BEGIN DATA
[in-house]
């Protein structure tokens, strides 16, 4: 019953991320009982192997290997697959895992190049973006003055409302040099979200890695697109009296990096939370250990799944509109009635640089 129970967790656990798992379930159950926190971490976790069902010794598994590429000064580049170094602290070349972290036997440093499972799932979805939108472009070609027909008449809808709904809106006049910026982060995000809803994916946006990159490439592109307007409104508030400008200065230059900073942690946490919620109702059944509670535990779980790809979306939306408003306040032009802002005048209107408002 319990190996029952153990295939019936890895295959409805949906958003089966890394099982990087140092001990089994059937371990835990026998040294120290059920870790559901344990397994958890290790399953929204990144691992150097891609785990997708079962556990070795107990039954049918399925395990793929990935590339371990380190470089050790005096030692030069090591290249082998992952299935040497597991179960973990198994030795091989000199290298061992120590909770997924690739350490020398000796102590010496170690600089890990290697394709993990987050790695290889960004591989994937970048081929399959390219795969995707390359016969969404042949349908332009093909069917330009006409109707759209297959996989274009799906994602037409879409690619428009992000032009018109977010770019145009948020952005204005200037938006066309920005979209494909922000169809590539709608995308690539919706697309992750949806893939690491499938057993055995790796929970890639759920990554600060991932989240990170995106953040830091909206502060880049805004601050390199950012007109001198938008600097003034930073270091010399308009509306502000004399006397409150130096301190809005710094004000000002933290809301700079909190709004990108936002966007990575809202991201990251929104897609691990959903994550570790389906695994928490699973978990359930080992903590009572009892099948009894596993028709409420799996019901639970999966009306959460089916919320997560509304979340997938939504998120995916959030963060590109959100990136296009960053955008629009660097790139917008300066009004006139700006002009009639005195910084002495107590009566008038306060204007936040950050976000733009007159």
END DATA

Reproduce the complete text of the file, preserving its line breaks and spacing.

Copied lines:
[in-house]
């Protein structure tokens, strides 16, 4: 019953991320009982192997290997697959895992190049973006003055409302040099979200890695697109009296990096939370250990799944509109009635640089 129970967790656990798992379930159950926190971490976790069902010794598994590429000064580049170094602290070349972290036997440093499972799932979805939108472009070609027909008449809808709904809106006049910026982060995000809803994916946006990159490439592109307007409104508030400008200065230059900073942690946490919620109702059944509670535990779980790809979306939306408003306040032009802002005048209107408002 319990190996029952153990295939019936890895295959409805949906958003089966890394099982990087140092001990089994059937371990835990026998040294120290059920870790559901344990397994958890290790399953929204990144691992150097891609785990997708079962556990070795107990039954049918399925395990793929990935590339371990380190470089050790005096030692030069090591290249082998992952299935040497597991179960973990198994030795091989000199290298061992120590909770997924690739350490020398000796102590010496170690600089890990290697394709993990987050790695290889960004591989994937970048081929399959390219795969995707390359016969969404042949349908332009093909069917330009006409109707759209297959996989274009799906994602037409879409690619428009992000032009018109977010770019145009948020952005204005200037938006066309920005979209494909922000169809590539709608995308690539919706697309992750949806893939690491499938057993055995790796929970890639759920990554600060991932989240990170995106953040830091909206502060880049805004601050390199950012007109001198938008600097003034930073270091010399308009509306502000004399006397409150130096301190809005710094004000000002933290809301700079909190709004990108936002966007990575809202991201990251929104897609691990959903994550570790389906695994928490699973978990359930080992903590009572009892099948009894596993028709409420799996019901639970999966009306959460089916919320997560509304979340997938939504998120995916959030963060590109959100990136296009960053955008629009660097790139917008300066009004006139700006002009009639005195910084002495107590009566008038306060204007936040950050976000733009007159």